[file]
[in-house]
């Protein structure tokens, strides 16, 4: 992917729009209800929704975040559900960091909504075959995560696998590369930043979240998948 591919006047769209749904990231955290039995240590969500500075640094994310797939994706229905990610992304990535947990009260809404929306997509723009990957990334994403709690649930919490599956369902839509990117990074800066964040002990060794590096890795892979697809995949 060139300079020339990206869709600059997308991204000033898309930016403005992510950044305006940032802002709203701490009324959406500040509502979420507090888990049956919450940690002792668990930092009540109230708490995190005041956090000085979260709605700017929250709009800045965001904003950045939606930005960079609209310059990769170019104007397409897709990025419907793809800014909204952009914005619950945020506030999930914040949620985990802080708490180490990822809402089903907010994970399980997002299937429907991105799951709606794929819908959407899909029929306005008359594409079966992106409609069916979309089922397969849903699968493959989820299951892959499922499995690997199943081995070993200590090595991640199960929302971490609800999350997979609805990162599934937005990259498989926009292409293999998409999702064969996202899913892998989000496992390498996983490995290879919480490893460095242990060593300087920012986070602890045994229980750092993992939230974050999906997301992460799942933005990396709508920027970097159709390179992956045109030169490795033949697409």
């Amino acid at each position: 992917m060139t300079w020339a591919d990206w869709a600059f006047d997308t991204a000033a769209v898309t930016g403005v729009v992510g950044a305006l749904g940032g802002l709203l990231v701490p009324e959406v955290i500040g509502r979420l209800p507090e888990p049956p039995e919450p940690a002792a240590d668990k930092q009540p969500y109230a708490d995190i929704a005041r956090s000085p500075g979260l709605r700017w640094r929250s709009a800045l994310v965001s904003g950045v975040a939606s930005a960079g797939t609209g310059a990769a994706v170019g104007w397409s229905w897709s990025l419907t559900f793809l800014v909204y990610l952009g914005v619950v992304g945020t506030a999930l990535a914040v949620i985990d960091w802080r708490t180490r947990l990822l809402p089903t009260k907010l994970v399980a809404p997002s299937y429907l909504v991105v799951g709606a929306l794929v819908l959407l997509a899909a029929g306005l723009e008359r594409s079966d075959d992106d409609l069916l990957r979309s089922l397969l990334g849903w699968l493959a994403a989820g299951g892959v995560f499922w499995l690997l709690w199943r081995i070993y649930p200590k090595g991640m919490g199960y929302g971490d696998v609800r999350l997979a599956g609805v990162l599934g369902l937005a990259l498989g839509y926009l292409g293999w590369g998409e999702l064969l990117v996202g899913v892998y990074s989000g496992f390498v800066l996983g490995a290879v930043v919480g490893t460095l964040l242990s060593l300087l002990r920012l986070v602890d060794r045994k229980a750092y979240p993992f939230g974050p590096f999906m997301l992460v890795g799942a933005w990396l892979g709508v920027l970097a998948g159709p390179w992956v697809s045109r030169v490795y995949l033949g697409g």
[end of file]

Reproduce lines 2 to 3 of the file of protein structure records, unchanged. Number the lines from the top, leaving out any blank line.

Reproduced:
């Protein structure tokens, strides 16, 4: 992917729009209800929704975040559900960091909504075959995560696998590369930043979240998948 591919006047769209749904990231955290039995240590969500500075640094994310797939994706229905990610992304990535947990009260809404929306997509723009990957990334994403709690649930919490599956369902839509990117990074800066964040002990060794590096890795892979697809995949 060139300079020339990206869709600059997308991204000033898309930016403005992510950044305006940032802002709203701490009324959406500040509502979420507090888990049956919450940690002792668990930092009540109230708490995190005041956090000085979260709605700017929250709009800045965001904003950045939606930005960079609209310059990769170019104007397409897709990025419907793809800014909204952009914005619950945020506030999930914040949620985990802080708490180490990822809402089903907010994970399980997002299937429907991105799951709606794929819908959407899909029929306005008359594409079966992106409609069916979309089922397969849903699968493959989820299951892959499922499995690997199943081995070993200590090595991640199960929302971490609800999350997979609805990162599934937005990259498989926009292409293999998409999702064969996202899913892998989000496992390498996983490995290879919480490893460095242990060593300087920012986070602890045994229980750092993992939230974050999906997301992460799942933005990396709508920027970097159709390179992956045109030169490795033949697409």
């Amino acid at each position: 992917m060139t300079w020339a591919d990206w869709a600059f006047d997308t991204a000033a769209v898309t930016g403005v729009v992510g950044a305006l749904g940032g802002l709203l990231v701490p009324e959406v955290i500040g509502r979420l209800p507090e888990p049956p039995e919450p940690a002792a240590d668990k930092q009540p969500y109230a708490d995190i929704a005041r956090s000085p500075g979260l709605r700017w640094r929250s709009a800045l994310v965001s904003g950045v975040a939606s930005a960079g797939t609209g310059a990769a994706v170019g104007w397409s229905w897709s990025l419907t559900f793809l800014v909204y990610l952009g914005v619950v992304g945020t506030a999930l990535a914040v949620i985990d960091w802080r708490t180490r947990l990822l809402p089903t009260k907010l994970v399980a809404p997002s299937y429907l909504v991105v799951g709606a929306l794929v819908l959407l997509a899909a029929g306005l723009e008359r594409s079966d075959d992106d409609l069916l990957r979309s089922l397969l990334g849903w699968l493959a994403a989820g299951g892959v995560f499922w499995l690997l709690w199943r081995i070993y649930p200590k090595g991640m919490g199960y929302g971490d696998v609800r999350l997979a599956g609805v990162l599934g369902l937005a990259l498989g839509y926009l292409g293999w590369g998409e999702l064969l990117v996202g899913v892998y990074s989000g496992f390498v800066l996983g490995a290879v930043v919480g490893t460095l964040l242990s060593l300087l002990r920012l986070v602890d060794r045994k229980a750092y979240p993992f939230g974050p590096f999906m997301l992460v890795g799942a933005w990396l892979g709508v920027l970097a998948g159709p390179w992956v697809s045109r030169v490795y995949l033949g697409g």